By Bonnie Fishman / San Francisco Bay Area
I’m in the “love” column on this one. I remember the first moment I tasted cilantro, also called Mexican parsley, or fresh coriander. It was 1978. I was standing in the kitchen of The Buttercup Bakery. The Buttercup was a fixture on College Avenue and Alcatraz in Berkeley, Calif. I rubbed elbows with some of the great minds of the decade.
The early bigwigs of Apple such as Steve Jobs and Steve Wozniak hung out there. Suze Orman, the renowned financial advisor and TV personality, was a waitress there when I was the pastry chef. What did I know? I was a naive 25-year-old, thankful I had a great job in the restaurant business.
We had a charming young chef from Central America, which country, I can’t remember. But what I DO remember is that taste of his freshly made chicken soup. There were green leaves floating around in there. I was thinking parsley, but no, it was my first time eating cilantro. Where had you been my whole life?! This was such a magical sensory moment for me that I still can recall it vividly 45 years later.
I know that I’ve lost some of my readers now. They are in the “leave it” category. “It tastes like soap!” is a common reaction from cilantro-hating folks. Unfortunately, from 4 to 14 percent of the population has a gene that causes the herb to taste like soap. I always thought they were making this up but it is a real fact.
Cilantro can be traced back to 6000 B.C. in southern Europe. The Romans spread it to western Asia. Eventually cilantro was brought to the New World by the Spaniards in the 1500s. Today, oddly enough, at the site of the herb’s origin, in and around the Mediterranean, it is not used very often.
Cilantro enhances food like few other herbs. It is widely used in Mexican and Latin American cooking. You will also see it in Thai, Vietnamese, and Middle Eastern dishes, often paired with mint and/or basil. The plant is a member of the Apiaceae family, as are parsley, carrots, and celery.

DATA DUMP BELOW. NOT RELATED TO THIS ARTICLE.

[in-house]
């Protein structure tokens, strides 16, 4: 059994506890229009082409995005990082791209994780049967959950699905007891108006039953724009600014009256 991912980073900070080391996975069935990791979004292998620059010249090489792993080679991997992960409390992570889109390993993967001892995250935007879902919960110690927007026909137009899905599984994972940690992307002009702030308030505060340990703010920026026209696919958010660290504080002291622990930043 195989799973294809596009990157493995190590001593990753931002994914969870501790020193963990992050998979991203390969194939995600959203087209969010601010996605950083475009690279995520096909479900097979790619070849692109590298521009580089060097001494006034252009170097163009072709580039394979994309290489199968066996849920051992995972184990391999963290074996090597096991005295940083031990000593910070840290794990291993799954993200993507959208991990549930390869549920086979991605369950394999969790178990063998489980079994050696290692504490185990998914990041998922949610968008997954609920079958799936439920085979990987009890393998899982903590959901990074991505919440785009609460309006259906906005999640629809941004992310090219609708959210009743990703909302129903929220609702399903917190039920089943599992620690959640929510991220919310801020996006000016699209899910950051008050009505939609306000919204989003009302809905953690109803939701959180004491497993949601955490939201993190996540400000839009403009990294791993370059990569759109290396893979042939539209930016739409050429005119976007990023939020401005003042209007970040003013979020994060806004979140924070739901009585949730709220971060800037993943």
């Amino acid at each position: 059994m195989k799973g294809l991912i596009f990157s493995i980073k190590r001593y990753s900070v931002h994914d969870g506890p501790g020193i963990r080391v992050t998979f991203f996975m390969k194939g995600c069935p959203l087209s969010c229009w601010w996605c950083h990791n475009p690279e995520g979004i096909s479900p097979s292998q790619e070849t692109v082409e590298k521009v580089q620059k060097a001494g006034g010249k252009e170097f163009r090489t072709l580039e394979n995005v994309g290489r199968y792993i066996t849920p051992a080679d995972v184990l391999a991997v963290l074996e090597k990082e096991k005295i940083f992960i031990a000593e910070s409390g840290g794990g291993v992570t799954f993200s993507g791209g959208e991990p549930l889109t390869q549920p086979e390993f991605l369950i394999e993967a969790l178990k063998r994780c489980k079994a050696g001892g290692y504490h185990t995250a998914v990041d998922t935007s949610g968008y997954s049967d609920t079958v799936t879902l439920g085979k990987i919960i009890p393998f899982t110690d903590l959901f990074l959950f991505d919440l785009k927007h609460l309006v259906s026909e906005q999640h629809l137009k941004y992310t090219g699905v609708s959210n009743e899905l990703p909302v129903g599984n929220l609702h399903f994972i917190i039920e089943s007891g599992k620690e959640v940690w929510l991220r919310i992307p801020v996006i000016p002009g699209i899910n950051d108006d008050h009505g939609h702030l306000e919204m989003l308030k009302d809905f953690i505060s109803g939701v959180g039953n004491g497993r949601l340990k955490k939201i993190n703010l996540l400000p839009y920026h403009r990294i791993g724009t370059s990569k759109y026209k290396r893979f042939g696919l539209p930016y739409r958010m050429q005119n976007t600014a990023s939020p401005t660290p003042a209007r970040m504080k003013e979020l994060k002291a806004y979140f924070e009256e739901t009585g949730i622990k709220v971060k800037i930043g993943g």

Cilantro is added to many dishes at the last minute, as the flavor diminishes quickly when it is heated. Because of its bright citrus taste, it is often found in chutneys, salsas, guacamole, and Asian rice-wrapped spring rolls.
There is confusion over the terms “cilantro” and “coriander.” A little-known fact is that coriander is cilantro seeds dried and ground into a powder. They do not taste anything alike. They cannot be used interchangeably either. If a recipe calls for fresh cilantro, please don’t substitute it with dried coriander. Disaster may ensue. Ground coriander is used in Northern African cuisine as well as in Central and South America.
My husband, Bob, used to grow cilantro back in Michigan for me. It did pretty well. After it grew flowers and then seeds, Bob would pick the coriander seeds. We would air dry them and finely grind them. Or I would toast them and use them whole in various dishes. Here in California, cilantro sometimes has a hard time with extreme heat. It will “go to seed” quickly. That means the cycle of the plant’s growth is coming to an end.